The refusal of the call sets up the consequences your characters face if they refuse. Example: If Thomas Davidson doesn’t exercise, his diabetes is going to kill him. See? Pretty strong stuff. It also makes the character three-dimensional. We all struggle as humans. We have to make our paper people struggle too. This is a great way to write!

    It’s called conflict.

    I hope you are working on the refusal of the call for your book. Don’t forget about the contest to name the blog book! And be sure to check back this weekend for chapter four.

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    How to Write : Update and Chapter Three

    I hope you have enjoyed the creation of the plot board video, and then the post to explain what you can do with one. Remember it is not the end-all, be-all, do-all for plotting. There are as many different views on plotting as there are ways to create a plotting tool, and you may not be at all like myself.

    So this post, I am calling a general update because I have had some mighty long ones recently. On this post, I want to really encourage you guys to help me give the book a name. I refer back to the first how to write post and the description of the story, characters etc. You can go here to this post.

    I need a book title in the worst way. Give me your ideas!

    In fact, let’s have a contest.

    I will give the chosen book title winner a $10 Amazon gift card. This is a free book in most cases, y’all. Get to thinking of this title! And if you need more help on this — check out all the prior posts in the How to Write series here.

    You definitely want to READ the prior chapters before diving into chapter three, too, and you can do that here.

  • Chapter One
  • Chapter Two
  • And now, for your reading pleasure… CHAPTER THREE

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    How to write: plot board defined

    We’ve made the plot board, now let’s figure out how to use it…

    But first, did you enjoy the video on how to make a plot board? I have to say, I am not very video-able, but as a good friend told me, just be yourself. I think I accomplished that, if nothing else. And if you are late to this party, you can go here using this link to go back and read all the prior posts on how to write.

    Another of you commented and said, what do I do with this thing now? Good question! Sorry I didn’t cover it on the video, but it is worth another post.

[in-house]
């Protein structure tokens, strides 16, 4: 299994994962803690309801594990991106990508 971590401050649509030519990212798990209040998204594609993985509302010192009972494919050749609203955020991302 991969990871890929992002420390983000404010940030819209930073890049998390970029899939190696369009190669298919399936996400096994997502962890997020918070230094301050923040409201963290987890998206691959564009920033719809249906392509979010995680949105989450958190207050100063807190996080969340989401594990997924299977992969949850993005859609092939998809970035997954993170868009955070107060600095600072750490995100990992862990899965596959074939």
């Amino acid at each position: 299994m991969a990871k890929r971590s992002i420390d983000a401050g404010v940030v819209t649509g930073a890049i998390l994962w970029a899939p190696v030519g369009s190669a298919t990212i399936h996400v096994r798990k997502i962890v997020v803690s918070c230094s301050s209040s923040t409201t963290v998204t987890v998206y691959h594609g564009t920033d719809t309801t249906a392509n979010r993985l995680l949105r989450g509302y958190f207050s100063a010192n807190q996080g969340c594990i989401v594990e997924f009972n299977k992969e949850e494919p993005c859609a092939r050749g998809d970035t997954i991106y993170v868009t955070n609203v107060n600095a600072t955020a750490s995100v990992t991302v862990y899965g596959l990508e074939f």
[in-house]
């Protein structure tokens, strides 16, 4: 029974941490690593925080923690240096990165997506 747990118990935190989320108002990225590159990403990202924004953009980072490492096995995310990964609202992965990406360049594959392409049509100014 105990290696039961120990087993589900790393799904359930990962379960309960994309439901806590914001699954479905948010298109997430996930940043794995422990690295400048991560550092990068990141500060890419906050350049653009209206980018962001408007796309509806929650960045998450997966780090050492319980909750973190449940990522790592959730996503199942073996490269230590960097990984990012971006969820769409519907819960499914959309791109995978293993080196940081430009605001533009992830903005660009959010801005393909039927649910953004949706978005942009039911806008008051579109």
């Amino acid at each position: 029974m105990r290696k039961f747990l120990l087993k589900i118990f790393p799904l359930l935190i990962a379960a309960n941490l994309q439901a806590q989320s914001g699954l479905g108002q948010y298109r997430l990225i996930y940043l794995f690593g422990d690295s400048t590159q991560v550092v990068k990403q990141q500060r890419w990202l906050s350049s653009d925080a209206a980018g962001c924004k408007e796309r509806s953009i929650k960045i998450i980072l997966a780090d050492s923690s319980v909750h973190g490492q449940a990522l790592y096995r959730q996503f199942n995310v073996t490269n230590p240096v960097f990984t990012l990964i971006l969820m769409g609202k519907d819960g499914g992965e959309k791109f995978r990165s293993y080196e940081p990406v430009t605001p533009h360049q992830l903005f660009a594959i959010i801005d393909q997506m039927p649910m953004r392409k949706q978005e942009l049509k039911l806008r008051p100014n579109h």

So today, lovelies, we are going to discuss what the plot board can do for us, and how to use it (sort of-because as always, writing is rather individual).

    How do I use a plot board?

    First of all, let’s go back and look at all of those sequences. Despite my inability to add properly (please watch video!) – there are 8 sequences in the three act structure. The first act has 2, the second act has 4, and the third act has 2.

    In the first act, the two sequences are where we introduce the character(s)in their ordinary world, issue a problem – also known as an adventure, have the hero refuse to go on the adventure, give them a mentor to advise them on why the adventure/problem has to be considered, and show them (always reluctantly) committing to the problem-solving situation at hand. In the end of this rather short 50 (script-writing) pages, we show them taking the bit in their teeth and going into the adventure resolved to finish the task. I am not sure how many written pages for a book this turns out to be, but if you consider that most screenplays lack descriptive passages, it could be a bit more in page count. I always figure I am on target if I get the first act pretty much down by the end of the third chapter, fourth at most. I can always edit it back to the first three chapters during second draft.

    For our purposes of using the plot board, if I tell you what to put in the first set of sequences, you will sort of know what to do for the whole thing so here goes…and please bear in mind, you do NOT have to do your plotting this way.

    how to write books
    Act One Sequence One

      Act One: Sequence One


    Place one color of post its in this square to designate main characters and mentors, or hero and heroine (for romance). For the main plotline (in our blog book it is about three women who find out they can do something that was once thought couldn’t be done) write out a line or two about each character. For example, I wrote out on a yellow post it “Susan Whiting wants to be independent” on a pink one I wrote “Cindy Mason wants to learn about the food industry” and on a green one I wrote “Brenda Houston wants to be successful” and on a blue one I wrote out “Thomas Davidson has diabetes”. This shows who the character is by name and story problem. I am not sure who the mentor character is going to be. It may be many different people since this story has more than one main character. And also, in the small square of this sequence, the one I said was for the conflict, I put a sticky for each character’s conflict. Susan married the wrong man. Cindy can’t make money at her blog. Brenda hates working two jobs. Thomas can’t get enough exercise.

    I think this stuff can and does change as the story goes, so you really don’t have to be too perfect with it.

      Act One: Sequence two


    The post it in this sequence is the problem expounded on. I am not here yet, so do not have examples for you…but think, what is the thing the character needs to do the most and how can I make them NOT want to do it? And finally in the conflict area, what is going to make them do it? What will send them off on their adventure?

    I hope this helped. Next post…Chapter three and a contest!